Cleaner cars could lead to cleaner airplanes.
That was one of the messages from Delta Airlines during the recent 2021 MotorBella auto show near Detroit, which took advantage of its new location to invite non-automaker transportation companies to participate.
But having an airline, as well as tire manufacturer Michelin, on hand was not as big a stretch as it might appear at first blush. Both Michelin and Delta were Premier sponsors of MotorBella.
Take, for example, biofuels. Plant-based liquid fuels were heavily promoted by the federal government in the first decade of this century under President Bush.
The way these fuels found their way into service stations and the vehicles themselves could serve as a blueprint for the aviation industry, which cannot – at this time, anyway – replace fossil fuels with batteries or hydrogen for commercial flights.
Biofuels can be made from numerous feedstocks and can have massive emission benefits when compared to fossil fuels.
“We’re not just extracting oil and putting it on a plane and combusting it,” says Amelia DeLuca, managing director of sustainability for Delta Air Lines.
“Now, you’re creating a lifecycle where you are actually taking something and planting it in a sustainably developed way and then you’re harvesting that crop and you’re finding ways to get it as close as possible to the source of use. When you do that circular economy, you can actually reduce your carbon emissions by up to 80%.”
There’s a major catch, though, DeLuca says, in that the cost can be three to five times higher than traditional jet fuel.
“That’s where we look to the policy makers in the Biden Admin. and say, ‘What are some policies that we used in other industries, like the automotive industry, for example, to get consumers to get comfortable to purchase or participate in that next-generation technology, like with electric vehicles?’” she says.
The conversations Delta has had with the Biden Admin. have been “incredibly helpful,” DeLuca says, and the infrastructure bill, should it pass, has the potential to benefit the startups and traditional players who might want to produce aviation biofuels. In early 2020, Delta announced it would commit $1 billion to become the first carbon neutral airline globally.
The ongoing shift to EVs is also helping Michelin create a better, greener tire, says Alexis Garcin, chairman and president of Michelin North America.Michelin introduced its Uptis tire two years ago at the company-sponsored Movin’ On conference in Montreal.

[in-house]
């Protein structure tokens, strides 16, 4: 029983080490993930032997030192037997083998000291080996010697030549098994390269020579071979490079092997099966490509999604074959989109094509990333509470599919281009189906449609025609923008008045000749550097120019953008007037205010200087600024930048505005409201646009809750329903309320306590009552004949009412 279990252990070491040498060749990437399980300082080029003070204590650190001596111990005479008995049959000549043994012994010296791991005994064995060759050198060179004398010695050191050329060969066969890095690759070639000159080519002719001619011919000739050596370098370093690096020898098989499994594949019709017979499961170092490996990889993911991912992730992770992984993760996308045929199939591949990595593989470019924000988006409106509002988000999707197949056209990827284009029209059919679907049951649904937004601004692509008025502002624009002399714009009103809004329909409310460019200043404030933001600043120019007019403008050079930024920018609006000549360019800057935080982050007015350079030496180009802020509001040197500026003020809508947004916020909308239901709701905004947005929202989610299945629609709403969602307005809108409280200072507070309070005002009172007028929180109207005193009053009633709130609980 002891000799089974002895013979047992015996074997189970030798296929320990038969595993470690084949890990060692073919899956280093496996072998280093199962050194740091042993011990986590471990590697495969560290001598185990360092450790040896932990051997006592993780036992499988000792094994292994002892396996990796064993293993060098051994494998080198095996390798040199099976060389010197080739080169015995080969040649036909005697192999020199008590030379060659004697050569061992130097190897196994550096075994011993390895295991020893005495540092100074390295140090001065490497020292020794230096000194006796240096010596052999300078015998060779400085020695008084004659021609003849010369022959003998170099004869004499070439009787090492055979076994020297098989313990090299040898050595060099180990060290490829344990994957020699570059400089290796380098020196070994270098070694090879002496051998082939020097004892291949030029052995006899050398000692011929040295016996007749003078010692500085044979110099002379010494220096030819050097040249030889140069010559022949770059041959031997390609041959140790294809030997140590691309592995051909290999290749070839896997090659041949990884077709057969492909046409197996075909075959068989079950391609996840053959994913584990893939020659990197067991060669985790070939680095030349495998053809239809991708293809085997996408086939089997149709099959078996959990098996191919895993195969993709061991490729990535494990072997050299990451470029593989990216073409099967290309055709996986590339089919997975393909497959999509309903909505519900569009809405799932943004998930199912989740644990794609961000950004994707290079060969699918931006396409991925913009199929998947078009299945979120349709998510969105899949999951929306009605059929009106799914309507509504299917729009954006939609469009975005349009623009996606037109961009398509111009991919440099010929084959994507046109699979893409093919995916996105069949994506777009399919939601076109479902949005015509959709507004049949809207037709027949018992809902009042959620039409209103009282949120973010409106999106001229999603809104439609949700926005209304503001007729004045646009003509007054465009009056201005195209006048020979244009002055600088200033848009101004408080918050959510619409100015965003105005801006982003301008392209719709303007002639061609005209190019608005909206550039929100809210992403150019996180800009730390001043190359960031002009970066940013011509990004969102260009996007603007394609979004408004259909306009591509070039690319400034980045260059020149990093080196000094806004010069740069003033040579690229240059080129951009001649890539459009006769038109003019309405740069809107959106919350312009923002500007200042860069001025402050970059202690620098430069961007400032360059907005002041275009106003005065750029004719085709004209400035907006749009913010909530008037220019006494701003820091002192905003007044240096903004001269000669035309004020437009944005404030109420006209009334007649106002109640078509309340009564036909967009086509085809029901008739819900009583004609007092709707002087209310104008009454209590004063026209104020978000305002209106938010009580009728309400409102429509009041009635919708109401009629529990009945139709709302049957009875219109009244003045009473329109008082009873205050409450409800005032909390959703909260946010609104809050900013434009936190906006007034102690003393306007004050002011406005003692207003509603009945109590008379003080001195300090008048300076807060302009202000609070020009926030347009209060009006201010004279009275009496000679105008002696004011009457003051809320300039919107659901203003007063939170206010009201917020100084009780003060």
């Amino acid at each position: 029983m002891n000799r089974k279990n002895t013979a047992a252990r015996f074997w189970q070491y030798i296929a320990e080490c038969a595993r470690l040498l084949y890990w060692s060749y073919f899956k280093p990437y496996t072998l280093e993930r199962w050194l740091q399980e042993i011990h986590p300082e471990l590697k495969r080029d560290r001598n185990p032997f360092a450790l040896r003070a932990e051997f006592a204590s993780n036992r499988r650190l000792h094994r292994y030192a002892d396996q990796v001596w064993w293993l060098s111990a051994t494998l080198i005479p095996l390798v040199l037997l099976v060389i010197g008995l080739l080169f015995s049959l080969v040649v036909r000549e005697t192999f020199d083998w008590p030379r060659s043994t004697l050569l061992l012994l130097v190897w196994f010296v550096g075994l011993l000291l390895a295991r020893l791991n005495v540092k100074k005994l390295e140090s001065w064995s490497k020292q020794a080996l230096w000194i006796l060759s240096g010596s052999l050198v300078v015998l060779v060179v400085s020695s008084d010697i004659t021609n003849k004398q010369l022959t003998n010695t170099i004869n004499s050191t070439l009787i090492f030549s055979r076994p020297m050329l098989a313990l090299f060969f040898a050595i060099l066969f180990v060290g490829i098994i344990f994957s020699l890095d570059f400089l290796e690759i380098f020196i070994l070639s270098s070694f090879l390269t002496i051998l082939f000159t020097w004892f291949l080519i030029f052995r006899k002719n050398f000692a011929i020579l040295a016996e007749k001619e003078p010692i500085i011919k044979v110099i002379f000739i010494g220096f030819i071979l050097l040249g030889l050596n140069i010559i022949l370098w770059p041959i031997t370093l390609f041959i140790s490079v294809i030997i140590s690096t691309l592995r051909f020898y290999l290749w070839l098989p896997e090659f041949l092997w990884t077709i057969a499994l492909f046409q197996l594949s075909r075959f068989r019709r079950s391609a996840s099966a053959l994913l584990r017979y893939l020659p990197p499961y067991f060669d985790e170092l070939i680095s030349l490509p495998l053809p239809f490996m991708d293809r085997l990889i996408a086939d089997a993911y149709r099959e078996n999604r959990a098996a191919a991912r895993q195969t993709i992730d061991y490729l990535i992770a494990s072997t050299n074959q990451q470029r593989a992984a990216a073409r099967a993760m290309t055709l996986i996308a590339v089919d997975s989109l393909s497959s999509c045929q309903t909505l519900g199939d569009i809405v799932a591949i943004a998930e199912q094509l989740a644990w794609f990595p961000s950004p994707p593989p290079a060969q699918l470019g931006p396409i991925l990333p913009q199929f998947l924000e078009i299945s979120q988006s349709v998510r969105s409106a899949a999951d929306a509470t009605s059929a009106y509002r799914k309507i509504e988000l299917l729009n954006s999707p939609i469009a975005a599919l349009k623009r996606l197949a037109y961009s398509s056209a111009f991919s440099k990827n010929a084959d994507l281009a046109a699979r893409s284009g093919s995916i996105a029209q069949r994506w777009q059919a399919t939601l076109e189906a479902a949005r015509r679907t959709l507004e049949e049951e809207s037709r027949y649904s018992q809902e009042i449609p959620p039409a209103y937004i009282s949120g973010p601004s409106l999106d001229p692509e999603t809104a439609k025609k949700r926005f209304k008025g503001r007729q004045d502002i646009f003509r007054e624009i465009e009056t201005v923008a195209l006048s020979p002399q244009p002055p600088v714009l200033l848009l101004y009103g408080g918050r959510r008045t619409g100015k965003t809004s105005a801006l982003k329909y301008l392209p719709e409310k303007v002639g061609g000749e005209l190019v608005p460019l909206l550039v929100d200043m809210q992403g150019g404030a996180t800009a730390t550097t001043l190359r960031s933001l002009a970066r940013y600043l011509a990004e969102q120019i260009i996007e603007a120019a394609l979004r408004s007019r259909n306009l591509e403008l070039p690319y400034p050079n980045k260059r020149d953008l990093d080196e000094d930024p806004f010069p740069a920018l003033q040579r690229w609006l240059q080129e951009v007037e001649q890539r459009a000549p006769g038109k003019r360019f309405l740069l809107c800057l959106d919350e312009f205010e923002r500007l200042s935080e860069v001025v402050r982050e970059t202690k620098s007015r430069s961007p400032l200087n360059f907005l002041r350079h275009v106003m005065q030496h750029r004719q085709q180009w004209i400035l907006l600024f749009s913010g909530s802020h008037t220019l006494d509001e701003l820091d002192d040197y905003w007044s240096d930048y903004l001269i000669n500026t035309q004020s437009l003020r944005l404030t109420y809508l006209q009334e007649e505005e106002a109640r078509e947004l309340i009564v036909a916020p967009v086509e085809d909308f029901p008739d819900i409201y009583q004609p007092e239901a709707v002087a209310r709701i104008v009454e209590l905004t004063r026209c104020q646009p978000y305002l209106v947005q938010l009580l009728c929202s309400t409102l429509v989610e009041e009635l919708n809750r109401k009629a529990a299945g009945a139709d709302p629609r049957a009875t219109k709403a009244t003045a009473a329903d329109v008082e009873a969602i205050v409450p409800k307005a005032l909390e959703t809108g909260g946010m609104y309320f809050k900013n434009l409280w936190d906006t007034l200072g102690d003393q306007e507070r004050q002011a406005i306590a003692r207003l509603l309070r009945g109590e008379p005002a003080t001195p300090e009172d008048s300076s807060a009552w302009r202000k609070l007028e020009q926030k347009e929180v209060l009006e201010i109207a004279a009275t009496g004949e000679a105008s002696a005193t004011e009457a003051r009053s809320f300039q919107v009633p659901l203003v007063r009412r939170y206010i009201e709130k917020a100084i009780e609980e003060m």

The tire company is developing and testing the tire, which got its name from its “Unique Puncture-Proof Tire System,” with General Motors. Michelin previously introduced its airless and connected VISION concept tire and launched a low-rolling-resistance tire in Europe in 1992 to increase the fuel economy of cars burning gasoline.
Garcin says the company has continued to improve the technology with new high-tech materials in the decades since that introduction that led to the e.PRIMACY tire this spring. The e.PRIMACY is the first Michelin tire that was designed to minimize its environmental impact thanks to a lifecycle assessment and Garcin says it provides an EV with up to 7% more range.
Michelin also started selling the Pilot Sport EV, the company's first performance tire designed specifically for electric sports cars, in April.
Garcin says it is vitally important to make tires that are specifically designed for EVs. Electric vehicles are heavier, often offer more torque and have different braking styles because of the regenerative brakes. Lastly, since EVs are not as loud as gas-powered vehicles, their tires should be quieter as well.
“On each of those four key components, the tire has a massive effect,” Garcin says. “This is where we really can leverage the knowhow that we have built up over the last 30 years to provide the OEMs with what we believe is the best tire for electric vehicles.”